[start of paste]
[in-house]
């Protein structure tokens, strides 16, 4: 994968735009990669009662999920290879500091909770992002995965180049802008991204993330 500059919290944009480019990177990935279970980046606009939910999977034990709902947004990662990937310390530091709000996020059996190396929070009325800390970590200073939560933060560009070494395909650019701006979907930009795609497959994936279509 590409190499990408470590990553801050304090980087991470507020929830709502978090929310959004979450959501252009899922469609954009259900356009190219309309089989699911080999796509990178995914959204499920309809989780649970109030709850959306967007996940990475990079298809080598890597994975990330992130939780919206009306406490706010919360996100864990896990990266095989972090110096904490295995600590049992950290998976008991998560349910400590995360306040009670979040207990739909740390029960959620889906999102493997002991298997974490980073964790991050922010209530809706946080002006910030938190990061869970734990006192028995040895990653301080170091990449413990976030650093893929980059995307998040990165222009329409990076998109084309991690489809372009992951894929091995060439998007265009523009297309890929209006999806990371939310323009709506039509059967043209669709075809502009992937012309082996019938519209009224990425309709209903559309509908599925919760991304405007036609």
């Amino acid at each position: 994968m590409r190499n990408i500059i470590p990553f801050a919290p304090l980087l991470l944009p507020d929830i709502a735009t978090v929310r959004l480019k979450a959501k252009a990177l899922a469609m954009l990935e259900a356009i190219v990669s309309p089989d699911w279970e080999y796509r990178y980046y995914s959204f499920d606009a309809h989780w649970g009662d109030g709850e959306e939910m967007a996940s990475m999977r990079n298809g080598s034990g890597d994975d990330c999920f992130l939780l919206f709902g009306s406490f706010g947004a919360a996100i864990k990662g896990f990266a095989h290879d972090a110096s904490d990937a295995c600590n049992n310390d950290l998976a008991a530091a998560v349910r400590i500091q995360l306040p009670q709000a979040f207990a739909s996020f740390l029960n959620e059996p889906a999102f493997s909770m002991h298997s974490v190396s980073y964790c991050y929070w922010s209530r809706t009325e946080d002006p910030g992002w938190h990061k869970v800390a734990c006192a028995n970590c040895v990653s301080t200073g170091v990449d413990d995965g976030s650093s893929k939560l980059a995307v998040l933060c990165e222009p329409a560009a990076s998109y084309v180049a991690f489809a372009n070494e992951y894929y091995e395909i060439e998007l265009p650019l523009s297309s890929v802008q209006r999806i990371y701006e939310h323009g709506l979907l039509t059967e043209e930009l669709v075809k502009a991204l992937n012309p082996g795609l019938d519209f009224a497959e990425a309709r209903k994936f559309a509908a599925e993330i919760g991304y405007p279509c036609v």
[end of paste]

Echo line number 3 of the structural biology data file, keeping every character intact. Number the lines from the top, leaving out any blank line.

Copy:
């Amino acid at each position: 994968m590409r190499n990408i500059i470590p990553f801050a919290p304090l980087l991470l944009p507020d929830i709502a735009t978090v929310r959004l480019k979450a959501k252009a990177l899922a469609m954009l990935e259900a356009i190219v990669s309309p089989d699911w279970e080999y796509r990178y980046y995914s959204f499920d606009a309809h989780w649970g009662d109030g709850e959306e939910m967007a996940s990475m999977r990079n298809g080598s034990g890597d994975d990330c999920f992130l939780l919206f709902g009306s406490f706010g947004a919360a996100i864990k990662g896990f990266a095989h290879d972090a110096s904490d990937a295995c600590n049992n310390d950290l998976a008991a530091a998560v349910r400590i500091q995360l306040p009670q709000a979040f207990a739909s996020f740390l029960n959620e059996p889906a999102f493997s909770m002991h298997s974490v190396s980073y964790c991050y929070w922010s209530r809706t009325e946080d002006p910030g992002w938190h990061k869970v800390a734990c006192a028995n970590c040895v990653s301080t200073g170091v990449d413990d995965g976030s650093s893929k939560l980059a995307v998040l933060c990165e222009p329409a560009a990076s998109y084309v180049a991690f489809a372009n070494e992951y894929y091995e395909i060439e998007l265009p650019l523009s297309s890929v802008q209006r999806i990371y701006e939310h323009g709506l979907l039509t059967e043209e930009l669709v075809k502009a991204l992937n012309p082996g795609l019938d519209f009224a497959e990425a309709r209903k994936f559309a509908a599925e993330i919760g991304y405007p279509c036609v």